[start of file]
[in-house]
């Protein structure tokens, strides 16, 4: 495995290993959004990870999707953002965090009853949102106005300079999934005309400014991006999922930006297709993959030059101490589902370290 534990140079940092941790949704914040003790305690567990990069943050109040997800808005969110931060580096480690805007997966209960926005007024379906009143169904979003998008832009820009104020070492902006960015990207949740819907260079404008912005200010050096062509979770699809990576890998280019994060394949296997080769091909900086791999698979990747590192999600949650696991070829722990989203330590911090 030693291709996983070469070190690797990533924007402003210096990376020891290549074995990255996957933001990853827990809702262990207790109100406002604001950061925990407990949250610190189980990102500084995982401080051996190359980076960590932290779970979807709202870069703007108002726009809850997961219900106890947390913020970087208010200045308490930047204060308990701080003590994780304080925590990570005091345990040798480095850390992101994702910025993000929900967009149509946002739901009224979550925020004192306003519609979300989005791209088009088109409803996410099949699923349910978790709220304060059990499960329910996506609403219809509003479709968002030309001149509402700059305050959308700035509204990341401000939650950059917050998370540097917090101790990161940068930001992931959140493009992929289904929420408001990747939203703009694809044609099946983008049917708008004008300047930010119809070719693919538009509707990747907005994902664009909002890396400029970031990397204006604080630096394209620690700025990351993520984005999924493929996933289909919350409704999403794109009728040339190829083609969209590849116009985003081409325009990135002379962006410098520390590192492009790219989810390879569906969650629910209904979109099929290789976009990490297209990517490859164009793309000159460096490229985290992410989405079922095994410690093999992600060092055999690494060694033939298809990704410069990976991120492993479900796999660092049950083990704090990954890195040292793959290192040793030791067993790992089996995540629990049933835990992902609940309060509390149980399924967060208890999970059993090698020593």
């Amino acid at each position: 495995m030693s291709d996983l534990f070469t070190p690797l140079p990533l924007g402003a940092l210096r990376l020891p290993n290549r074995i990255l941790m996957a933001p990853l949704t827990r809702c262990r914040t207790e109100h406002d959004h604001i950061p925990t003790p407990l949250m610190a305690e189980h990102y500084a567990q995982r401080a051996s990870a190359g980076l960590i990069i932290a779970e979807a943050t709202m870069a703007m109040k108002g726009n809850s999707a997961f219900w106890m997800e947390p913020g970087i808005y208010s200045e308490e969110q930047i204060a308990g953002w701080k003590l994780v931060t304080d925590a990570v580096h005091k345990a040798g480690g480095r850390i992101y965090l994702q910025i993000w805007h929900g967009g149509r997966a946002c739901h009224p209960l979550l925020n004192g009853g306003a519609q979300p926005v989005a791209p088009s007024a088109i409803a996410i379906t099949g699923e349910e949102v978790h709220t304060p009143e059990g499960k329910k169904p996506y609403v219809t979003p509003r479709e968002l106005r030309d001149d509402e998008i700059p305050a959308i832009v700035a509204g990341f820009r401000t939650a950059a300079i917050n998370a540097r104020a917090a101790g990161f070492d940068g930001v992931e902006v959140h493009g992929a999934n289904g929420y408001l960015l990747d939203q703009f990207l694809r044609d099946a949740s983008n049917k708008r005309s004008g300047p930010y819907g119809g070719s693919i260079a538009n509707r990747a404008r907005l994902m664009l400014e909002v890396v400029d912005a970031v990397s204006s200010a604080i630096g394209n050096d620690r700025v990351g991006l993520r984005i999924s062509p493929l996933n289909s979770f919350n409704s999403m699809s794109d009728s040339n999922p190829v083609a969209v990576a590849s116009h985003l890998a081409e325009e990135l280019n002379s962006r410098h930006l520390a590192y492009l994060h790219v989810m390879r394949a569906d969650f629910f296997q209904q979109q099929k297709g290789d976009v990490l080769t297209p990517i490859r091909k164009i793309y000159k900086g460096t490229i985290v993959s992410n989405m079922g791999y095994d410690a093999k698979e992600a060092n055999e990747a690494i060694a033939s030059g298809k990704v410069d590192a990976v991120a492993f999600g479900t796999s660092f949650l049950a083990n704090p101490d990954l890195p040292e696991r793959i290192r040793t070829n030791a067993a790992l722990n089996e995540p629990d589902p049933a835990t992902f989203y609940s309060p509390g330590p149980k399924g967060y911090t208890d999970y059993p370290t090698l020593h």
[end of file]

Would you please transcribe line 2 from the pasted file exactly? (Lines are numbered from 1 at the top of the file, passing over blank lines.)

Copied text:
């Protein structure tokens, strides 16, 4: 495995290993959004990870999707953002965090009853949102106005300079999934005309400014991006999922930006297709993959030059101490589902370290 534990140079940092941790949704914040003790305690567990990069943050109040997800808005969110931060580096480690805007997966209960926005007024379906009143169904979003998008832009820009104020070492902006960015990207949740819907260079404008912005200010050096062509979770699809990576890998280019994060394949296997080769091909900086791999698979990747590192999600949650696991070829722990989203330590911090 030693291709996983070469070190690797990533924007402003210096990376020891290549074995990255996957933001990853827990809702262990207790109100406002604001950061925990407990949250610190189980990102500084995982401080051996190359980076960590932290779970979807709202870069703007108002726009809850997961219900106890947390913020970087208010200045308490930047204060308990701080003590994780304080925590990570005091345990040798480095850390992101994702910025993000929900967009149509946002739901009224979550925020004192306003519609979300989005791209088009088109409803996410099949699923349910978790709220304060059990499960329910996506609403219809509003479709968002030309001149509402700059305050959308700035509204990341401000939650950059917050998370540097917090101790990161940068930001992931959140493009992929289904929420408001990747939203703009694809044609099946983008049917708008004008300047930010119809070719693919538009509707990747907005994902664009909002890396400029970031990397204006604080630096394209620690700025990351993520984005999924493929996933289909919350409704999403794109009728040339190829083609969209590849116009985003081409325009990135002379962006410098520390590192492009790219989810390879569906969650629910209904979109099929290789976009990490297209990517490859164009793309000159460096490229985290992410989405079922095994410690093999992600060092055999690494060694033939298809990704410069990976991120492993479900796999660092049950083990704090990954890195040292793959290192040793030791067993790992089996995540629990049933835990992902609940309060509390149980399924967060208890999970059993090698020593």